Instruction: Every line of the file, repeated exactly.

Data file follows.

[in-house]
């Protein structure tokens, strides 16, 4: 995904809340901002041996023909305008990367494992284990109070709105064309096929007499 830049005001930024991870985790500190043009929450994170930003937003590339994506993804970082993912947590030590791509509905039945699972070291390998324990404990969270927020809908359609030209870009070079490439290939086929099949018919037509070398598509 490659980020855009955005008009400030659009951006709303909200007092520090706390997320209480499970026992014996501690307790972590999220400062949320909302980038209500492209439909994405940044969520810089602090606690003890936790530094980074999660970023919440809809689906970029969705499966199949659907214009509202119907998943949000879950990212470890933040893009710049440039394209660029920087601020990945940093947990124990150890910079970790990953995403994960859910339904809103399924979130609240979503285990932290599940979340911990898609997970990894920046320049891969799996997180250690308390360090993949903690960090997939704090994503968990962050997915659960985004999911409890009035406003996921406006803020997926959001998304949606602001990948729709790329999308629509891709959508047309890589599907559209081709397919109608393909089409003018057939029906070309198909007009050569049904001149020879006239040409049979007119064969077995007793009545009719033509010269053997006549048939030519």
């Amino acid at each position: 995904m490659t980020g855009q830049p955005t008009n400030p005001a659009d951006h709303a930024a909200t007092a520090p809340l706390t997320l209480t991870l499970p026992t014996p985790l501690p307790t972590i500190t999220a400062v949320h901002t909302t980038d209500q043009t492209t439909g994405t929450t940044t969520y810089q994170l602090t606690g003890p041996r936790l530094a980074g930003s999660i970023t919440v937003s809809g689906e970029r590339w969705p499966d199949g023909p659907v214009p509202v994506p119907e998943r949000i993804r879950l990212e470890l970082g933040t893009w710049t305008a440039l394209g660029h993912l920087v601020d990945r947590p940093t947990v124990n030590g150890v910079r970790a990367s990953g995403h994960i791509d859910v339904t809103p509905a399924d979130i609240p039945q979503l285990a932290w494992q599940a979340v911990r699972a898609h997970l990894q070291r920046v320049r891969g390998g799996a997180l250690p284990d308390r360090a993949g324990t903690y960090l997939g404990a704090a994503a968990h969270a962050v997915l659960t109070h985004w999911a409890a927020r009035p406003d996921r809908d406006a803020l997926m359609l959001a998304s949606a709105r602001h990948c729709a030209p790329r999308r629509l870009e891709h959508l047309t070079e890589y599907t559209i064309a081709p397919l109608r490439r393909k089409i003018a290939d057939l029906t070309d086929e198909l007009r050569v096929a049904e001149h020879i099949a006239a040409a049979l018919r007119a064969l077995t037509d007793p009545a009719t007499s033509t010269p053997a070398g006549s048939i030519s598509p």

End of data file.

[in-house]
């Protein structure tokens, strides 16, 4: 995904809340901002041996023909305008990367494992284990109070709105064309096929007499 830049005001930024991870985790500190043009929450994170930003937003590339994506993804970082993912947590030590791509509905039945699972070291390998324990404990969270927020809908359609030209870009070079490439290939086929099949018919037509070398598509 490659980020855009955005008009400030659009951006709303909200007092520090706390997320209480499970026992014996501690307790972590999220400062949320909302980038209500492209439909994405940044969520810089602090606690003890936790530094980074999660970023919440809809689906970029969705499966199949659907214009509202119907998943949000879950990212470890933040893009710049440039394209660029920087601020990945940093947990124990150890910079970790990953995403994960859910339904809103399924979130609240979503285990932290599940979340911990898609997970990894920046320049891969799996997180250690308390360090993949903690960090997939704090994503968990962050997915659960985004999911409890009035406003996921406006803020997926959001998304949606602001990948729709790329999308629509891709959508047309890589599907559209081709397919109608393909089409003018057939029906070309198909007009050569049904001149020879006239040409049979007119064969077995007793009545009719033509010269053997006549048939030519």
């Amino acid at each position: 995904m490659t980020g855009q830049p955005t008009n400030p005001a659009d951006h709303a930024a909200t007092a520090p809340l706390t997320l209480t991870l499970p026992t014996p985790l501690p307790t972590i500190t999220a400062v949320h901002t909302t980038d209500q043009t492209t439909g994405t929450t940044t969520y810089q994170l602090t606690g003890p041996r936790l530094a980074g930003s999660i970023t919440v937003s809809g689906e970029r590339w969705p499966d199949g023909p659907v214009p509202v994506p119907e998943r949000i993804r879950l990212e470890l970082g933040t893009w710049t305008a440039l394209g660029h993912l920087v601020d990945r947590p940093t947990v124990n030590g150890v910079r970790a990367s990953g995403h994960i791509d859910v339904t809103p509905a399924d979130i609240p039945q979503l285990a932290w494992q599940a979340v911990r699972a898609h997970l990894q070291r920046v320049r891969g390998g799996a997180l250690p284990d308390r360090a993949g324990t903690y960090l997939g404990a704090a994503a968990h969270a962050v997915l659960t109070h985004w999911a409890a927020r009035p406003d996921r809908d406006a803020l997926m359609l959001a998304s949606a709105r602001h990948c729709a030209p790329r999308r629509l870009e891709h959508l047309t070079e890589y599907t559209i064309a081709p397919l109608r490439r393909k089409i003018a290939d057939l029906t070309d086929e198909l007009r050569v096929a049904e001149h020879i099949a006239a040409a049979l018919r007119a064969l077995t037509d007793p009545a009719t007499s033509t010269p053997a070398g006549s048939i030519s598509p």